This is of course, the point of the story. The reader is introduced to a vibrant and complex clan culture, that of the Igbo, that’s survived for untold years. We see a protagonist struggle within the context of that culture, but also as an individual with his own strengths and weaknesses. It’s fascinating as a human tale.

And then, the book tells us, the White People Show Up, and every part of this is destroyed and/or adulterated. It is a cultural collapse both deliberate – the missionaries fully intended to change the Africans’ culture – and unintended, as not understanding the culture, they could not foresee how the Igbo would react. That some of the whites – such as Mr. Brown – have benevolent intentions is irrelevant. They are the destroyers of the world we’re now invested in. Others, such as the District Commissioner, do not even have names, and function less as characters than as events, irruptions of Whiteness.

One doesn’t have to excoriate Achebe to draw the obvious parallels. Europeans in Things Fall Apart are reductions of their race in the same way that Africans in Heart of Darkness are. It is a mirror, reflecting the same encounter from the other side (albiet in British Nigeria rather than Belgian Congo). And just as I do not expect Conrad to see Africans as anything but Other, I cannot but expect Achebe to see Europeans the same way. The reality of the encounter demands it, even as it frustrates our grander moral principles. Humans have tribal instincts that are tied to our social dynamic. Conformity within that social dynamic creates cohesion and expectation. So any violation of that conformity in one sense feels wrong. As the Africans on the riverside don’t fit Marlowe’s conception of what a man should be, neither do the Europeans to Okonkwo.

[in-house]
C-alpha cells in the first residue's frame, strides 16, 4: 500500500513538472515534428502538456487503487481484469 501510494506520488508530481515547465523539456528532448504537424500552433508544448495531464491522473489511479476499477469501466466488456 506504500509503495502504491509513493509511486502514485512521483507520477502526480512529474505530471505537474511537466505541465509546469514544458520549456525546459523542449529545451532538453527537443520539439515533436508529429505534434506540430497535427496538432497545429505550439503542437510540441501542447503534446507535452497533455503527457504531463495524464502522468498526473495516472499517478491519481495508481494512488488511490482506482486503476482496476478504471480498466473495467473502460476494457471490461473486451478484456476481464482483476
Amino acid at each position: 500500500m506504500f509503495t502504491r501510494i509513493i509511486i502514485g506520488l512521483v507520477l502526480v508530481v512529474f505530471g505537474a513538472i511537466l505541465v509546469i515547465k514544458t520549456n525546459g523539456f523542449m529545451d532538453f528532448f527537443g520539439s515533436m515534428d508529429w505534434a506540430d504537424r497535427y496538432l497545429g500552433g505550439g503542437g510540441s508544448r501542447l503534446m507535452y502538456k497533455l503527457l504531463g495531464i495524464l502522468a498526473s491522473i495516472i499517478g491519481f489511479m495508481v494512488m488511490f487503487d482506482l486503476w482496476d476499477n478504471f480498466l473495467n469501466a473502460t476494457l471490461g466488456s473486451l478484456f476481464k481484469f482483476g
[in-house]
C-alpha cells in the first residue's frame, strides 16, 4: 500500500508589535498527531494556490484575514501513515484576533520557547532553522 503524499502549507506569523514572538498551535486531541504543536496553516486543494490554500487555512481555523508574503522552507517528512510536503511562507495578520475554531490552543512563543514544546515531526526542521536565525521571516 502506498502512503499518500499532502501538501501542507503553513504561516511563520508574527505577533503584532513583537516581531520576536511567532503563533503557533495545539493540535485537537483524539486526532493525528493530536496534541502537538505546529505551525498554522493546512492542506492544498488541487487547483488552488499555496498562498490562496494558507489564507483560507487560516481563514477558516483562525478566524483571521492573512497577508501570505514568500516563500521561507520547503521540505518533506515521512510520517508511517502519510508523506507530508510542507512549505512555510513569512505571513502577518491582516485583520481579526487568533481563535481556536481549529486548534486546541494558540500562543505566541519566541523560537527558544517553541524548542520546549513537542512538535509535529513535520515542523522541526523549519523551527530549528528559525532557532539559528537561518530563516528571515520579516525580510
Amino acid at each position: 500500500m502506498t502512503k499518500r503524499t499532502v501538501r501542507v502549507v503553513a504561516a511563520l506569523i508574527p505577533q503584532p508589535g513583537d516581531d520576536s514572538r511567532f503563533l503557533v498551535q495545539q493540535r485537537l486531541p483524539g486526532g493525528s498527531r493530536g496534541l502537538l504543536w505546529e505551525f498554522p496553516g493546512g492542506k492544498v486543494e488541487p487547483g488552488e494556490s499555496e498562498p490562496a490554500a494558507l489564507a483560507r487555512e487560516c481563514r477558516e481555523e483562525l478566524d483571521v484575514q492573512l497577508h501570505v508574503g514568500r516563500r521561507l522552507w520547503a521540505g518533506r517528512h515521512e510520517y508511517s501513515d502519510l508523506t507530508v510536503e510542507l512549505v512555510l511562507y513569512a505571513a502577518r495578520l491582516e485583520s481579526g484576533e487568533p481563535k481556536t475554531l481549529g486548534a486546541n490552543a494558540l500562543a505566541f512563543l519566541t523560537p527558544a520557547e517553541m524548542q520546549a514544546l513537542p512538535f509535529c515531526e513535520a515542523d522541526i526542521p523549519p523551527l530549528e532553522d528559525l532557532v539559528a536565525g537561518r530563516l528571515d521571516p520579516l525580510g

It’s important to recognize this, because if we refuse to do so, we allow our sense of Other to permit actions that our moral sense would otherwise have found repulsive. 19th-Century Europeans regarded Africans as sufficiently human to expend time and treasure to shut down the African slave trade. But despite that moral discovery, other economic exploitations, and concomitant cruelties, were allowed to go on. Africans were still Other enough that their lands, their religions, their traditions, etc. were regarded with contempt.

But that was 1890. The modern age pretends to have transcended this dynamic, but they’ve simply reversed the polarity on it. European civilization has gone from being The Best and Most Natural Standard of Good, to the Foulest and Most Horrid Excrescence of Wickedness. That the second fails under examination as clearly as the first did does not deter those who speak it. Anger and revulsion at the darkness in the human heart wheresoever it be found will usually find a scapegoat. Others gonna Other.

For that reason, I favor reading both these books, as both examples and examinations of the problem we have communicating across groups. Human nature might never permit us to transcend the problem, but forearmed, we might pull back some from the Horror.